Monday, January 27, 2014


Action/City Sim

I've been watching some old episodes of Nick Arcade on Youtube lately, and two things stand out to me about that show now. One is how little a show called Nick Arcade actually featured gaming, and the other is how when they actually did have any gaming, it was usually ActRaiser. From these segments I thought that this was another run of the mill action games, but it ended up being one of the most innovative games that I've played, to this day.

You start this game flying around an overworld. There are about 5 different cities, but they only become available at a certain level. The overworld music is hauntingly beautiful (I read that this game's soundtrack was in fact award winning when it came out.) You start with the first city of Fillmore

A helpful little angel tells you that you have to rid the city of monsters before people can start inhabiting it, so you enter the first action sequence.

In the game's action sequences, the angel inhabits a statue with a sword and is controlled by the player. These sequences are actually the weakest part of the game, but they are still enjoyable and present a decent level of challenge, especially the boss at the end of the action sequence. It took me 4 attempts to beat the boss, so you actually do get a sense of satisfaction from it.

After beating the monster boss, people begin moving into the city. This is the point where the game gets really innovative. It switches from a straightforward action game, to a god simulator/urban planning game. I don't think that very many games from this era featured such a high level of genre bending. When in the city planning stages, you control the angel in a zoomed in version of the overworld and you can use the angel to shoot arrows at assorted flying monsters.  You can also direct the citizens of the city to expand their road network in various directions and to destroy the lairs of the flying monsters which stops the monsters from spawning. You occasionally have to use your god powers to assist the citizens as well (Lightning to clear brush so that the city can expand further, rain to put out burning buildings, etc.)

This continues until you level up and are able to go to the next city. I honestly really enjoyed playing this game and played it for a quite a bit longer than usual for my reviews. Up next, we will see if ActRaiser's sequel can live up to the innovation of the original.


ACME Animation Factory

Hi Everyone, I'm back after a few years...

ACME Animation Factory

ACME Animation Factory
Probe Software Ltd./Sun Corporation of America
Genre: Art and Graphics/Educational

Today I played ACME Animation Factory, a game which fits in unenviable niche of "Mario Paint Clone" but where as Mario Paint was fun, this game clearly was created just with profit in mind. Here's a bit from the Wikipedia article:

"In ACME Animation Factory, the player is given a series of tools to create their own animated cartoons."

Sooo basically, it's Mario Paint, but with Looney Tunes characters and a clunkier interface. This is the first game that I've tested which uses the SNES Mouse accessory, which I'm glad to report is supported by my emulator.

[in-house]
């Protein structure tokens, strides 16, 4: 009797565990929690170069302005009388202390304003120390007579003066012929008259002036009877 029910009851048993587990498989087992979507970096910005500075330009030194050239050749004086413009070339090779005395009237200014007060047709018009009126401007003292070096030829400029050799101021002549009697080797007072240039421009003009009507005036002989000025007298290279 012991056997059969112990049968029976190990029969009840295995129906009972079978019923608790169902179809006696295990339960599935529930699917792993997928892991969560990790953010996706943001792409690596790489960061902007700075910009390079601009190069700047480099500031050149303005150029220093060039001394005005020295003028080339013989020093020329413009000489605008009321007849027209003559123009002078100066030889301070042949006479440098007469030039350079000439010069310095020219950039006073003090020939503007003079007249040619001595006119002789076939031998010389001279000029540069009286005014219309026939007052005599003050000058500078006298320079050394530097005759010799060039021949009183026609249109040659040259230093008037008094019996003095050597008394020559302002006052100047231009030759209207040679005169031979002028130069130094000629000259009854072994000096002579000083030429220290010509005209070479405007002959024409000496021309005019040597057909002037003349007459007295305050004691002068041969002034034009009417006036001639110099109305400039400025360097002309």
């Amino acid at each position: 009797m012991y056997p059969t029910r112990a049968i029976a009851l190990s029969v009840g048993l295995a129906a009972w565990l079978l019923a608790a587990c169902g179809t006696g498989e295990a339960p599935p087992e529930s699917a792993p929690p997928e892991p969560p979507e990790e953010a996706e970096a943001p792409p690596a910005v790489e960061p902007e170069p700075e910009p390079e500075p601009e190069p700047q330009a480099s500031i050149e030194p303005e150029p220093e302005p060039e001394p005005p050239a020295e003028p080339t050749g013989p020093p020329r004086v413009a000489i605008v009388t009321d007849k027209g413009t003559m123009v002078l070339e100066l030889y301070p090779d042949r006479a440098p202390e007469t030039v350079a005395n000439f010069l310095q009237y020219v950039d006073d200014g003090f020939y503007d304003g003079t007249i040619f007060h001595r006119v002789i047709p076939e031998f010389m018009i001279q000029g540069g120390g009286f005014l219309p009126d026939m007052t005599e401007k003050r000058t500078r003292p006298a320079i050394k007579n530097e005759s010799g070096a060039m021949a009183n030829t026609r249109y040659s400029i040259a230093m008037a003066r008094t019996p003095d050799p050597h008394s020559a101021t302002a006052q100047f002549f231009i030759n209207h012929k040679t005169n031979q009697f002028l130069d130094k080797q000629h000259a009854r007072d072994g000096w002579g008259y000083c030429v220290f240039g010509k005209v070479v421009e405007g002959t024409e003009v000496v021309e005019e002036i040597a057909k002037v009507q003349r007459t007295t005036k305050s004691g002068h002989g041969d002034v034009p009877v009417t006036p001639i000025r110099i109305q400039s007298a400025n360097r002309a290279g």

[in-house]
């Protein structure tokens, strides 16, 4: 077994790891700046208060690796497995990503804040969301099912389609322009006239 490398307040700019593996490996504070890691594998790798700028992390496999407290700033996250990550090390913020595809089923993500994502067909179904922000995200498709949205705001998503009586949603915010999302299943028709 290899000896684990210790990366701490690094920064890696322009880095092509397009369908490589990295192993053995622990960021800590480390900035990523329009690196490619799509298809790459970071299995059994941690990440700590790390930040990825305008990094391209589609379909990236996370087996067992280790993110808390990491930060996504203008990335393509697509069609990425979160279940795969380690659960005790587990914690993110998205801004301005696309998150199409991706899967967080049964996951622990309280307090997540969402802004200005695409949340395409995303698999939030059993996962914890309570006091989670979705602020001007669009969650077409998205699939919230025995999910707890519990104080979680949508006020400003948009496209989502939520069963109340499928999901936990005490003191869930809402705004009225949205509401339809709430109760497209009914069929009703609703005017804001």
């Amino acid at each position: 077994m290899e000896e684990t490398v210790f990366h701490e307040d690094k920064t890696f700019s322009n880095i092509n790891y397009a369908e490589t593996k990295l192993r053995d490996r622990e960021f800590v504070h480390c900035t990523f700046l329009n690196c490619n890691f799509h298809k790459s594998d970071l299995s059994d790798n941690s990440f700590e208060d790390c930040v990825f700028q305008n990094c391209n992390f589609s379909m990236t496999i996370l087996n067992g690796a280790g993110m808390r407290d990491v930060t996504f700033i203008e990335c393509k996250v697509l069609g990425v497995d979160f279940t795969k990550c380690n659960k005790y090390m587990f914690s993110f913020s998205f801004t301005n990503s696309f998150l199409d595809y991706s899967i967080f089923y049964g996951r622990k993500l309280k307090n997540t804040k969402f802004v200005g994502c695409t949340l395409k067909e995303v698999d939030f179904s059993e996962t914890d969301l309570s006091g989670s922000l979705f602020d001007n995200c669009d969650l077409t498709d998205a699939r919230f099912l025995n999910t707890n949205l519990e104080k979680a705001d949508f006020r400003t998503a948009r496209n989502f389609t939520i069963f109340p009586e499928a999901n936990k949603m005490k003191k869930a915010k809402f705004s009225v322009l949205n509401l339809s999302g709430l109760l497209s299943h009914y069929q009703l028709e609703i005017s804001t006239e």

Moving on to gameplay, the first thing that I did was to check out the music creator, because it was one of the few sections that I could reliably figure out what it would be. None of the sections of this game are labelled with text, so you have to just kind of figure out what's going on based on pictograms, I assume that this was to make it easier for younger players, but it just ended up causing a bit of confusion.

As you can see it has a somewhat similar interface to the music creator in Mario Paint, except that the nots are just circles rather than different shapes depending on the "instrument" this presented a bit of a problem to me as I am colorblind (more on that later) so I had trouble telling the difference between the green and yellow as well as blue and purple circles. The other odd thing is that it has a 3/4 time signature by default instead of the more common 4/4. Perhaps waltzes are more wacky and cartoonish?

Next I went to the drawing section of the game.

Please forgive anything that is grossly miscolored in that image, like I said, I'm colorblind so I have trouble with that. I did actually have a bit of childish fun sitting around for 10 minutes coloring this image though. There are multiple different scenes that can be chosen which is an advantage as they feature popular Looney Tunes characters. It also allows you start with a blank page and use simple Microsoft Paint style drawing tools.

Here's one masterpiece that I came up with. I was going to write something funnier with the Text  Tool, but it was a royal pain to use as you had to select each letter individually from a horizontal list (which would only show about 5 letters at a time). Next I went back to the main menu and selected an icon that looked like a Gameboy. What would this be? Some type of Gameboy linkup where you could print your masterpieces using the Gameboy Printer accessory, or even where you could use the Gameboy Camera accessory to import photos that you take into the game to be animated? What an exciting an innovative feature that would have been.

It just brought up a matching game.

I guess the matching game was alright as least because it had the added difficulty of those broken boxes, if you click on one of those you get a strike and three strikes means you're out. So yeah, fun.

After a full 45 seconds or so of the excitement of the matching game, I was bored, so I decided to check out animation.

Here's the animation screen, it was bland and the controls didn't feel good, I don't know, I'm sick of this review and I was really sick of this game by this point. The audio made no real impression on me one way or the other. The End.